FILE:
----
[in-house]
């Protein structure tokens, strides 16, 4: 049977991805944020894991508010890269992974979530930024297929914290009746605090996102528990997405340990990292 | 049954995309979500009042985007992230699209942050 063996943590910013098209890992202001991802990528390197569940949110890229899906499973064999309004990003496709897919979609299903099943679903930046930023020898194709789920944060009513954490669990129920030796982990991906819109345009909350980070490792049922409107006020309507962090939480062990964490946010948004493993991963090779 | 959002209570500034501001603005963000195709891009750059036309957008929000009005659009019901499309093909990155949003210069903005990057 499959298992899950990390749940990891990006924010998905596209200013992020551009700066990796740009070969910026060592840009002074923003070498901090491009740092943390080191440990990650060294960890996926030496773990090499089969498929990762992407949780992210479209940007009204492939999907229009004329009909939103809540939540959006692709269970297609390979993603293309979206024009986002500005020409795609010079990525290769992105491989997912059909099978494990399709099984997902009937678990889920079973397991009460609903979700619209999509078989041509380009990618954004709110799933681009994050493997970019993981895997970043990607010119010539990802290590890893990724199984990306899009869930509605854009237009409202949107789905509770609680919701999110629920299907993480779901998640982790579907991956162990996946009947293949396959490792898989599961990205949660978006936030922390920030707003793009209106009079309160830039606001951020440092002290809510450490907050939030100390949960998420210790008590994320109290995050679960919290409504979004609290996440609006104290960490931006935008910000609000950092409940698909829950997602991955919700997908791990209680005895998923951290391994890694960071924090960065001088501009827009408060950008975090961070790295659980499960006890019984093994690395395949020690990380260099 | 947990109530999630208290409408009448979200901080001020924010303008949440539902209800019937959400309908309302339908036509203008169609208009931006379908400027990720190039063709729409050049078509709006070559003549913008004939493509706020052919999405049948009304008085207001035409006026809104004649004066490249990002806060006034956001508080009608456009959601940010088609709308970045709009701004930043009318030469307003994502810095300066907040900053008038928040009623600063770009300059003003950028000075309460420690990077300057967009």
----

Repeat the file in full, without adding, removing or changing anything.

[in-house]
């Protein structure tokens, strides 16, 4: 049977991805944020894991508010890269992974979530930024297929914290009746605090996102528990997405340990990292 | 049954995309979500009042985007992230699209942050 063996943590910013098209890992202001991802990528390197569940949110890229899906499973064999309004990003496709897919979609299903099943679903930046930023020898194709789920944060009513954490669990129920030796982990991906819109345009909350980070490792049922409107006020309507962090939480062990964490946010948004493993991963090779 | 959002209570500034501001603005963000195709891009750059036309957008929000009005659009019901499309093909990155949003210069903005990057 499959298992899950990390749940990891990006924010998905596209200013992020551009700066990796740009070969910026060592840009002074923003070498901090491009740092943390080191440990990650060294960890996926030496773990090499089969498929990762992407949780992210479209940007009204492939999907229009004329009909939103809540939540959006692709269970297609390979993603293309979206024009986002500005020409795609010079990525290769992105491989997912059909099978494990399709099984997902009937678990889920079973397991009460609903979700619209999509078989041509380009990618954004709110799933681009994050493997970019993981895997970043990607010119010539990802290590890893990724199984990306899009869930509605854009237009409202949107789905509770609680919701999110629920299907993480779901998640982790579907991956162990996946009947293949396959490792898989599961990205949660978006936030922390920030707003793009209106009079309160830039606001951020440092002290809510450490907050939030100390949960998420210790008590994320109290995050679960919290409504979004609290996440609006104290960490931006935008910000609000950092409940698909829950997602991955919700997908791990209680005895998923951290391994890694960071924090960065001088501009827009408060950008975090961070790295659980499960006890019984093994690395395949020690990380260099 | 947990109530999630208290409408009448979200901080001020924010303008949440539902209800019937959400309908309302339908036509203008169609208009931006379908400027990720190039063709729409050049078509709006070559003549913008004939493509706020052919999405049948009304008085207001035409006026809104004649004066490249990002806060006034956001508080009608456009959601940010088609709308970045709009701004930043009318030469307003994502810095300066907040900053008038928040009623600063770009300059003003950028000075309460420690990077300057967009």